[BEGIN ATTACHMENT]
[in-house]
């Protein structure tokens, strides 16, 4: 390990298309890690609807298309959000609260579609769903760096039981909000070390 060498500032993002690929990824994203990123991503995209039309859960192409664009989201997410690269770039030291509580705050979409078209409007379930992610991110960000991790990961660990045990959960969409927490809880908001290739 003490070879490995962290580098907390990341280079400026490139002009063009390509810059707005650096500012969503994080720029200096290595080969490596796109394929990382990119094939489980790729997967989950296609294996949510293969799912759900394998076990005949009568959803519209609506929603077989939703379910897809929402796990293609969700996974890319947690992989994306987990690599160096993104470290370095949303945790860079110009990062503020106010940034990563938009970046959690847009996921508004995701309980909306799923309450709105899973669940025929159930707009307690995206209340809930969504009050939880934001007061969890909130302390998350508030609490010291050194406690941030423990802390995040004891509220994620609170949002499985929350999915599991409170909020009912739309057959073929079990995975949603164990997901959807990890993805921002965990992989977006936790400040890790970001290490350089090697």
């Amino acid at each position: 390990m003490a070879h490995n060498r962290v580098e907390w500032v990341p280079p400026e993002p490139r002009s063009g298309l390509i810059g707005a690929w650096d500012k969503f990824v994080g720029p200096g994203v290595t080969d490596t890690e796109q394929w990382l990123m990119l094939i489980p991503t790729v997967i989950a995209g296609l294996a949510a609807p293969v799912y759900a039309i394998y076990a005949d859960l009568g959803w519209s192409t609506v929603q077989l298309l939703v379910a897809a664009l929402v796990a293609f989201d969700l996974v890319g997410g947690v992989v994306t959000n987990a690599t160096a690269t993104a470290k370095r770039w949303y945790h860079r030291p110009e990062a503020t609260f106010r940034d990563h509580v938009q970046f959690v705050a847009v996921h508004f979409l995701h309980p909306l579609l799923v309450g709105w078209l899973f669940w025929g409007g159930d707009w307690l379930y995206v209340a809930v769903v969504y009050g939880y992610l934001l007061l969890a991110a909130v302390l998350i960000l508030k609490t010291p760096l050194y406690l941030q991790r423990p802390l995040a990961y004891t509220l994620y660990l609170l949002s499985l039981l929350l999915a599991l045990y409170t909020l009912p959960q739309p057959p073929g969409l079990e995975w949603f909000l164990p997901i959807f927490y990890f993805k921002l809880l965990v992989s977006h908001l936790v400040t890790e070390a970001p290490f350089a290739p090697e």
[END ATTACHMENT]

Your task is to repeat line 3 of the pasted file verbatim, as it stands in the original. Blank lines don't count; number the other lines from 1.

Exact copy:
């Amino acid at each position: 390990m003490a070879h490995n060498r962290v580098e907390w500032v990341p280079p400026e993002p490139r002009s063009g298309l390509i810059g707005a690929w650096d500012k969503f990824v994080g720029p200096g994203v290595t080969d490596t890690e796109q394929w990382l990123m990119l094939i489980p991503t790729v997967i989950a995209g296609l294996a949510a609807p293969v799912y759900a039309i394998y076990a005949d859960l009568g959803w519209s192409t609506v929603q077989l298309l939703v379910a897809a664009l929402v796990a293609f989201d969700l996974v890319g997410g947690v992989v994306t959000n987990a690599t160096a690269t993104a470290k370095r770039w949303y945790h860079r030291p110009e990062a503020t609260f106010r940034d990563h509580v938009q970046f959690v705050a847009v996921h508004f979409l995701h309980p909306l579609l799923v309450g709105w078209l899973f669940w025929g409007g159930d707009w307690l379930y995206v209340a809930v769903v969504y009050g939880y992610l934001l007061l969890a991110a909130v302390l998350i960000l508030k609490t010291p760096l050194y406690l941030q991790r423990p802390l995040a990961y004891t509220l994620y660990l609170l949002s499985l039981l929350l999915a599991l045990y409170t909020l009912p959960q739309p057959p073929g969409l079990e995975w949603f909000l164990p997901i959807f927490y990890f993805k921002l809880l965990v992989s977006h908001l936790v400040t890790e070390a970001p290490f350089a290739p090697e």